Transient patterns of functional dysconnectivity in youth with psychosis spectrum symptoms
Dietsje D. Jolles,
Catherine E. Hegarty,
Loes M. Olde Loohuis,
Roel A. Ophoff,
Katherine H Karlsgodt,
Carrie E. Bearden
Posted 25 Sep 2018
bioRxiv DOI: 10.1101/426932
Posted 25 Sep 2018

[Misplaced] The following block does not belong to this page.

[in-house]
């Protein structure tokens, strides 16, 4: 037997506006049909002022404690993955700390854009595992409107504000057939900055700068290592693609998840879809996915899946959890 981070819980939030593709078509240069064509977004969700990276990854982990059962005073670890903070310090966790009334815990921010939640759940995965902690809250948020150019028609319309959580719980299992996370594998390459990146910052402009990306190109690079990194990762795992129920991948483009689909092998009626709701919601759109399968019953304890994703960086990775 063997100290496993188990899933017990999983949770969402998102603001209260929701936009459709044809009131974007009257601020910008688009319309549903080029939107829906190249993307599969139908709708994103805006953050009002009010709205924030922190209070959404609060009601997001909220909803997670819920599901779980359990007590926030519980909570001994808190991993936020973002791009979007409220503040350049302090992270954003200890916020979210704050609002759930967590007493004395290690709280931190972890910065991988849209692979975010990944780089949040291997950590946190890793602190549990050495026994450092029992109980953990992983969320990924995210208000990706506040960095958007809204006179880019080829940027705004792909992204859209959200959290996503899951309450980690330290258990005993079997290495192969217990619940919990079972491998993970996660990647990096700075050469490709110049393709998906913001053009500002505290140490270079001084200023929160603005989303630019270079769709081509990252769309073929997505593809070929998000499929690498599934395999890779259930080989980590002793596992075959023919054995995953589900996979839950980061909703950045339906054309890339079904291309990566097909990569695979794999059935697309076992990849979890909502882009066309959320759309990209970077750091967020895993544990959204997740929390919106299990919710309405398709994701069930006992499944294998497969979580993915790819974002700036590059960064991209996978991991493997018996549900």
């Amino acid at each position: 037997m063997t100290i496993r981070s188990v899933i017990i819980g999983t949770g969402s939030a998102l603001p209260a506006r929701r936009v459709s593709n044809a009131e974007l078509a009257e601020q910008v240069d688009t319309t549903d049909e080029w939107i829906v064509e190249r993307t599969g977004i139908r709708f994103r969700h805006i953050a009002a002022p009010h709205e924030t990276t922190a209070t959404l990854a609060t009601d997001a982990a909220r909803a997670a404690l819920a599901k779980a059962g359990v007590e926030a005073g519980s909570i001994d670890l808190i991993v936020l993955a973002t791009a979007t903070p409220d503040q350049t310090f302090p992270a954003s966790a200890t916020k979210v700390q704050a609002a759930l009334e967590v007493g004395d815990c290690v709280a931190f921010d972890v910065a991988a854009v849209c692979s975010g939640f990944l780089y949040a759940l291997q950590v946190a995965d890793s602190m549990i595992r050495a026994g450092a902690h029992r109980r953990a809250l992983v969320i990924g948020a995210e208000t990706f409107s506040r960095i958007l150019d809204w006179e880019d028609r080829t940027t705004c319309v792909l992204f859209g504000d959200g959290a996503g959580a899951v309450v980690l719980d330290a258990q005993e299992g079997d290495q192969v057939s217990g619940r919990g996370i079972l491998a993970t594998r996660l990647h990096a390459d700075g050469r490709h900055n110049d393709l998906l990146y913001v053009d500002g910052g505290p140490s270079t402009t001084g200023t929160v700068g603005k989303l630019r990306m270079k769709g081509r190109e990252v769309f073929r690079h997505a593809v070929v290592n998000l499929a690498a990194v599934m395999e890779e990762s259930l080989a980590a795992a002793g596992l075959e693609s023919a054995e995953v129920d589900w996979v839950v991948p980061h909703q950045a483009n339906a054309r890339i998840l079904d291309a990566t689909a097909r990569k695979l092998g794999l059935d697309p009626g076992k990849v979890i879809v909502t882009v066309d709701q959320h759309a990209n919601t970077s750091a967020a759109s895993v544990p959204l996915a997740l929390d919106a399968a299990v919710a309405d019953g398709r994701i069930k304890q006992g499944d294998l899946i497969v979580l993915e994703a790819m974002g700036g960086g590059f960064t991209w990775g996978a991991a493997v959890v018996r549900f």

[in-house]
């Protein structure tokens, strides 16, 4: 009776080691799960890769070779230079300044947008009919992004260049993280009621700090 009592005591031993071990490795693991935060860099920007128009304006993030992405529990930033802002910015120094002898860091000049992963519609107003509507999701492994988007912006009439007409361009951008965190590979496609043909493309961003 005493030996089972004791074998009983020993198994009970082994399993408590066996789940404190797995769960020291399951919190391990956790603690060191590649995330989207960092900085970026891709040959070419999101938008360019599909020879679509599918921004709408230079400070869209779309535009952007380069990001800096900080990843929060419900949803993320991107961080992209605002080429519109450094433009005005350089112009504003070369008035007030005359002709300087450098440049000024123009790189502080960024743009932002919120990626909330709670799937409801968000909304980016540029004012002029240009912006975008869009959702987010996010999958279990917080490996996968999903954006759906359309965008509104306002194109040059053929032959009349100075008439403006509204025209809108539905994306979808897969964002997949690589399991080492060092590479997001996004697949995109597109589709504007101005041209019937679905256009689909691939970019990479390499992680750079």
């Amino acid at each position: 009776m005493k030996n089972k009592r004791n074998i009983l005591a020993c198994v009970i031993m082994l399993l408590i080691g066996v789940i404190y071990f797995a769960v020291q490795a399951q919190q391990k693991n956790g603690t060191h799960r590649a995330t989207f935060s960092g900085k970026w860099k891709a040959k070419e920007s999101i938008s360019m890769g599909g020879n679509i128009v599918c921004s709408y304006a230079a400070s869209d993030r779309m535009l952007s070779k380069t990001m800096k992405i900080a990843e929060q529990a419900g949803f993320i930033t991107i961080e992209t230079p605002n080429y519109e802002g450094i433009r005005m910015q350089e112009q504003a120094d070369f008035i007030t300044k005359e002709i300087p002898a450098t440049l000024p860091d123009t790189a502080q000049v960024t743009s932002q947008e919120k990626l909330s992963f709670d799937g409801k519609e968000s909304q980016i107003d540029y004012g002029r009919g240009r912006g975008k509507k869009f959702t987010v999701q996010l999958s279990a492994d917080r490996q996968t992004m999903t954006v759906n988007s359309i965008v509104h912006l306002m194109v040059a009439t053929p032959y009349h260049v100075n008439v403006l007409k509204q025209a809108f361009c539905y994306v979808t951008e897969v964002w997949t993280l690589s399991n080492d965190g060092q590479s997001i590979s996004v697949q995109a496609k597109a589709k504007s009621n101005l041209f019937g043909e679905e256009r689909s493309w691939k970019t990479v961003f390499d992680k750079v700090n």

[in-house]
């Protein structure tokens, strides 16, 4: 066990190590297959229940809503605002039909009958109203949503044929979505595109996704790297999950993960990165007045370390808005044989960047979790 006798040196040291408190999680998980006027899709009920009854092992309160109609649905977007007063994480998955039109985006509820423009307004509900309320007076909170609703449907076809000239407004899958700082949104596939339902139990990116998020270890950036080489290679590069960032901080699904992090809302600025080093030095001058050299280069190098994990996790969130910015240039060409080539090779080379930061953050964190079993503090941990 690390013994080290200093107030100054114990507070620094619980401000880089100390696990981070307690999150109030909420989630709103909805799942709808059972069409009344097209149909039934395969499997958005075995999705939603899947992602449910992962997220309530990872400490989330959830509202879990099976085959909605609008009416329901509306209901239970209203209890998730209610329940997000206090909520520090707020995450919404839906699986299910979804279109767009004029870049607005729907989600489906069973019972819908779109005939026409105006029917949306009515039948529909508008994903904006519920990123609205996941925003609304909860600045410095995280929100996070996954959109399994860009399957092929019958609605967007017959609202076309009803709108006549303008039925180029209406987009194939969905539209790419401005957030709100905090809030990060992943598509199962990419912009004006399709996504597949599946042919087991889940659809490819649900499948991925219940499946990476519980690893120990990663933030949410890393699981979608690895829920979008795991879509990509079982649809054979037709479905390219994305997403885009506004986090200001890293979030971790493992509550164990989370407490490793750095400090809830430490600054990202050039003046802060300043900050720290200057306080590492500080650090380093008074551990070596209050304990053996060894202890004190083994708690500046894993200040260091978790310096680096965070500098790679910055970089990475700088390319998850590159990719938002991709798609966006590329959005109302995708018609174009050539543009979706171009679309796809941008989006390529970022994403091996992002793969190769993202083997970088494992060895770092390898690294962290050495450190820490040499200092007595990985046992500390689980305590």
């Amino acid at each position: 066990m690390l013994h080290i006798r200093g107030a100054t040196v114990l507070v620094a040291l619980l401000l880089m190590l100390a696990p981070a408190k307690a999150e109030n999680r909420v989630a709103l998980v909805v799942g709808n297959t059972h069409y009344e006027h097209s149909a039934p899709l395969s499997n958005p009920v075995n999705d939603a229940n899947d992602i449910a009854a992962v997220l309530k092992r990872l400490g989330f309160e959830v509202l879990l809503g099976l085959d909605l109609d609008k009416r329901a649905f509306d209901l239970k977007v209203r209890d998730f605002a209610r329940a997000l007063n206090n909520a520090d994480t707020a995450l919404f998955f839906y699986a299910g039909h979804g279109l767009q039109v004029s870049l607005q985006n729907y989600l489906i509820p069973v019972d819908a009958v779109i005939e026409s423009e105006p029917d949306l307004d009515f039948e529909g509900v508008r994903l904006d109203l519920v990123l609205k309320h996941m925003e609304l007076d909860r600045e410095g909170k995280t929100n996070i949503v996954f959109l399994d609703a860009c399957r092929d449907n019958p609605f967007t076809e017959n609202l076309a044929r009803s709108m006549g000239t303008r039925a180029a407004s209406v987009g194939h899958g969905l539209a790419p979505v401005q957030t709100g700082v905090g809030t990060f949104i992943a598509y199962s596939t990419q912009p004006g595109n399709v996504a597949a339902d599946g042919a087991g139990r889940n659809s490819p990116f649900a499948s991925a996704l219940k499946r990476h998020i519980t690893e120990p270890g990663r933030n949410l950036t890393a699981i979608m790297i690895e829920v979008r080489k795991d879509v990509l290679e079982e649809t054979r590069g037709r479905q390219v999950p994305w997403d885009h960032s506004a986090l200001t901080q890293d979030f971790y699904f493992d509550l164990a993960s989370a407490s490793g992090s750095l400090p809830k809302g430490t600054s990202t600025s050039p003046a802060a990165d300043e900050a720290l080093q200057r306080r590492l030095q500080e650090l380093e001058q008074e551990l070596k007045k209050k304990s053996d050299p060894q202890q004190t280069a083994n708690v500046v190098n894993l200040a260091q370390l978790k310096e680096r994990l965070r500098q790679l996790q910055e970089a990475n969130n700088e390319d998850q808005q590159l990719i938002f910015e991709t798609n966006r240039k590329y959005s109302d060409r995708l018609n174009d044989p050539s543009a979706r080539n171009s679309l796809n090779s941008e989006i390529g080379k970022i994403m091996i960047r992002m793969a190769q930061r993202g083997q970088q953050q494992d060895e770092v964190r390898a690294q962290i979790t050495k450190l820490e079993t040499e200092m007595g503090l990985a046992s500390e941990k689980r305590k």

Psychosis spectrum disorders are conceptualized as neurodevelopmental disorders accompanied by disruption of large-scale functional brain networks. Both static and dynamic dysconnectivity have been described in patients with schizophrenia and, more recently, in help-seeking individuals at clinical high-risk for psychosis. Less is known, however, about developmental aspects of dynamic functional network onnectivity (FNC) associated with psychotic symptoms (PS) in the general population. Here, we investigate resting state fMRI data using established dynamic FNC methods in the Philadelphia Neurodevelopmental Cohort (ages 8-22), including 129 participants experiencing PS and 452 participants without PS (non-PS). Applying a sliding window approach and k-means clustering, 5 dynamic states with distinct whole-brain connectivity patterns were identified. PS associated dysconnectivity was most prominent in states characterized by synchronization or antagonism of the default mode network (DMN) and cognitive control (CC) domains. Hyperconnectivity between DMN, salience, and CC domains in PS youth only occurred in a state characterized by synchronization of the DMN and CC domains, a state that also becomes less frequent with age. However, dysconnectivity of the sensorimotor and visual systems in PS youth was revealed in other transient states completing the picture of whole-brain dysconnectivity patterns associated with PS. Overall, state-dependent dysconnectivity was observed in PS youth, providing the first evidence that disruptions of dynamic functional connectivity are present across a broader psychosis continuum.
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